Sock Puppet Charades is, basically, when it comes down to it, charades, with sock puppets. How potentially droll, you say to yourself. Good game, that charades. Victorian, so they say. A Parlour game of proven play value. But with sock puppets! Those clever little hand puppets devised, I believe, sometime during the early 20th century and of similarly proven play value. A folk toy, one must say. Oh, my, how foreseeably fun. A folk game that makes the use of a folk toy. How doubly droll!
Well, my friend, until you play it, you can scarcely conjecture how beyond droll this little game of Sock Puppet Charades turns out to be. Scarcely. Because, you see, it’s far more than the sum of its play-tested parts. It’s a unique, entertaining and thoroughly enchanting game. Challenging (like charades). Tension-producing (there’s a sand-timer don’t you know). And yet, fundamentally funny (with sock puppets).
Take another look at the two sock puppets that come with the game.
Now, imagine trying to use one or both of these sock puppets, without talking, with the aid only of the sock puppets, your vocabulary of vocal sound effects, and a small collection of props, to get someone to say the word “yoga.” Imagine trying to make yoga pose with your hand in a sock, you downward-facing dog, you.
The game itself is designed so that everybody is continually involved. One player dons the socks, selects the props, and then a charade card upon which are written 3 different words: an action, a person, and a thing. She now has exactly one minute to get the rest of the players to say all three words. The puppeteer gets one point for each person who correctly identifies the word. And the player who is first to guess correctly also gets a point. Then the next player dons the socks of puppeteerness. Depending on how many players there are (as few as three, as many as six) the game continues for four, three or two complete rounds before the final scores are calculated.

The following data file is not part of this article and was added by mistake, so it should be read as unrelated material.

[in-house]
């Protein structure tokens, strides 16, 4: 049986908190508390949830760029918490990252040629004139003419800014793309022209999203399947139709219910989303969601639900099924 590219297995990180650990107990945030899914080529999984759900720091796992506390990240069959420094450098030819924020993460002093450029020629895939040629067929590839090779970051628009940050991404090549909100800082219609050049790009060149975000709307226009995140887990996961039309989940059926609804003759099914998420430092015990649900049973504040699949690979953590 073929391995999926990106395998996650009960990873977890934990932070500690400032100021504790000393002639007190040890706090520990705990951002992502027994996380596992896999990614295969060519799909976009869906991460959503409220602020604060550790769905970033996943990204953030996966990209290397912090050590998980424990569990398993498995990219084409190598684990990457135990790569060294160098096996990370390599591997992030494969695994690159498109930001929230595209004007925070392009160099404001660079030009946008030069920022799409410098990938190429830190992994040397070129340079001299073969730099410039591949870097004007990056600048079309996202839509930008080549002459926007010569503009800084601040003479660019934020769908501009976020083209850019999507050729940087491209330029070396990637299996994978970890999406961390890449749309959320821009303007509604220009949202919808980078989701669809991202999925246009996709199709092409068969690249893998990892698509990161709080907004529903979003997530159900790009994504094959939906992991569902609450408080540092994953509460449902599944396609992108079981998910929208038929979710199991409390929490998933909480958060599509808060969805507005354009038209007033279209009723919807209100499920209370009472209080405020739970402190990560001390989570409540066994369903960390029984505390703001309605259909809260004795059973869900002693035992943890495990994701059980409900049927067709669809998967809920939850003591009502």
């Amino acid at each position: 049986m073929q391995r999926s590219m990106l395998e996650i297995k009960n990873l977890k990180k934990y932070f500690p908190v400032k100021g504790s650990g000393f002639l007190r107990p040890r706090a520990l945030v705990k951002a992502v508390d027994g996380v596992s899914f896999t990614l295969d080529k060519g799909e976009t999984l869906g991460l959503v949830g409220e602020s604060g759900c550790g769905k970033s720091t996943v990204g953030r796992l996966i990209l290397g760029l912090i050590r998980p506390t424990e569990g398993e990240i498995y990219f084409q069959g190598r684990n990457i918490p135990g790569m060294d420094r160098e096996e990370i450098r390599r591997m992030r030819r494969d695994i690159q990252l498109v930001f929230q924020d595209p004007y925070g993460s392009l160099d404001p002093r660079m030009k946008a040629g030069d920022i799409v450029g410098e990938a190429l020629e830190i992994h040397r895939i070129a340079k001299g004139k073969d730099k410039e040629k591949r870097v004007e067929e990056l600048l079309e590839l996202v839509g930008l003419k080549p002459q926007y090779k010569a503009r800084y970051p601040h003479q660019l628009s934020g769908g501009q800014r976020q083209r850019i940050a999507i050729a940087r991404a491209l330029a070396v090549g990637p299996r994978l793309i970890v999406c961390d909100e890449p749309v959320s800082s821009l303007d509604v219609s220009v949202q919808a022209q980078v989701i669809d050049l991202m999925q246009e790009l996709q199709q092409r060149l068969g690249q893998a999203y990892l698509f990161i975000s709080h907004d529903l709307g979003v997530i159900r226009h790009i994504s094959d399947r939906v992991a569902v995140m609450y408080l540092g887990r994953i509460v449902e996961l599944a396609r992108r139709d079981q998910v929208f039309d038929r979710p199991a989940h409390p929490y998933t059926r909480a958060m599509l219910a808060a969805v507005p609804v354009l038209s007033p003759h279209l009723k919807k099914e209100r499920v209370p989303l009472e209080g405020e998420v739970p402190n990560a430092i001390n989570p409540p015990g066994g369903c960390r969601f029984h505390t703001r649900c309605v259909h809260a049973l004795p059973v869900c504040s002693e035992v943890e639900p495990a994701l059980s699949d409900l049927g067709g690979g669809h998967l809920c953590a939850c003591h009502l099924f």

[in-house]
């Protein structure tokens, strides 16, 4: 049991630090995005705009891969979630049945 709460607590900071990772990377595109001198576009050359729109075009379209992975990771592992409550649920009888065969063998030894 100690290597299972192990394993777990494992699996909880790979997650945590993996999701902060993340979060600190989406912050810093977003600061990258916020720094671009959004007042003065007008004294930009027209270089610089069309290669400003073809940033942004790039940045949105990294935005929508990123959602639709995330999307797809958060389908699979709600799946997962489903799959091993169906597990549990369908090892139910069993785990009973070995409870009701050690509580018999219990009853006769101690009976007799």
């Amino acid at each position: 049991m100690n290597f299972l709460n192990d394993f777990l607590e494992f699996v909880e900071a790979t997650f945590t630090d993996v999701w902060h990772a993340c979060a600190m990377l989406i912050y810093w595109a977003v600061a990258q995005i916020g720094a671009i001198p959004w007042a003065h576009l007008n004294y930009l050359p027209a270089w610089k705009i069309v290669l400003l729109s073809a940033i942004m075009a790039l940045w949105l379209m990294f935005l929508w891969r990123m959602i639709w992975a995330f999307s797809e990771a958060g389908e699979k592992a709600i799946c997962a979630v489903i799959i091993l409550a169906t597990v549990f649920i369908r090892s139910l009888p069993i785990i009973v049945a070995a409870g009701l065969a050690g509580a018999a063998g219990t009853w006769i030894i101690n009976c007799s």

On the other hand, as it were, by the end of the game you have probably laughed so hard, so often, that the whole idea of keeping score kind of loses its point, so to speak.
Everything about the game is well-made. The box it comes in is sturdy enough to last a generation or two. You don’t have to worry about remembering the rules, or losing them, because they’re written right on the inside of the cover. The sock puppets are made of long-lasting knit polyester with embroidered faces. And the props, though the small collection truly demonstrates the play value of having them as part of the game, can be expanded upon indefinitely.
Brilliantly designed by Jack Degnan, diligently produced by the enticingly-named Marbles the Brain Store; Sock Puppet Charades, should you need to ask, is Major Fun!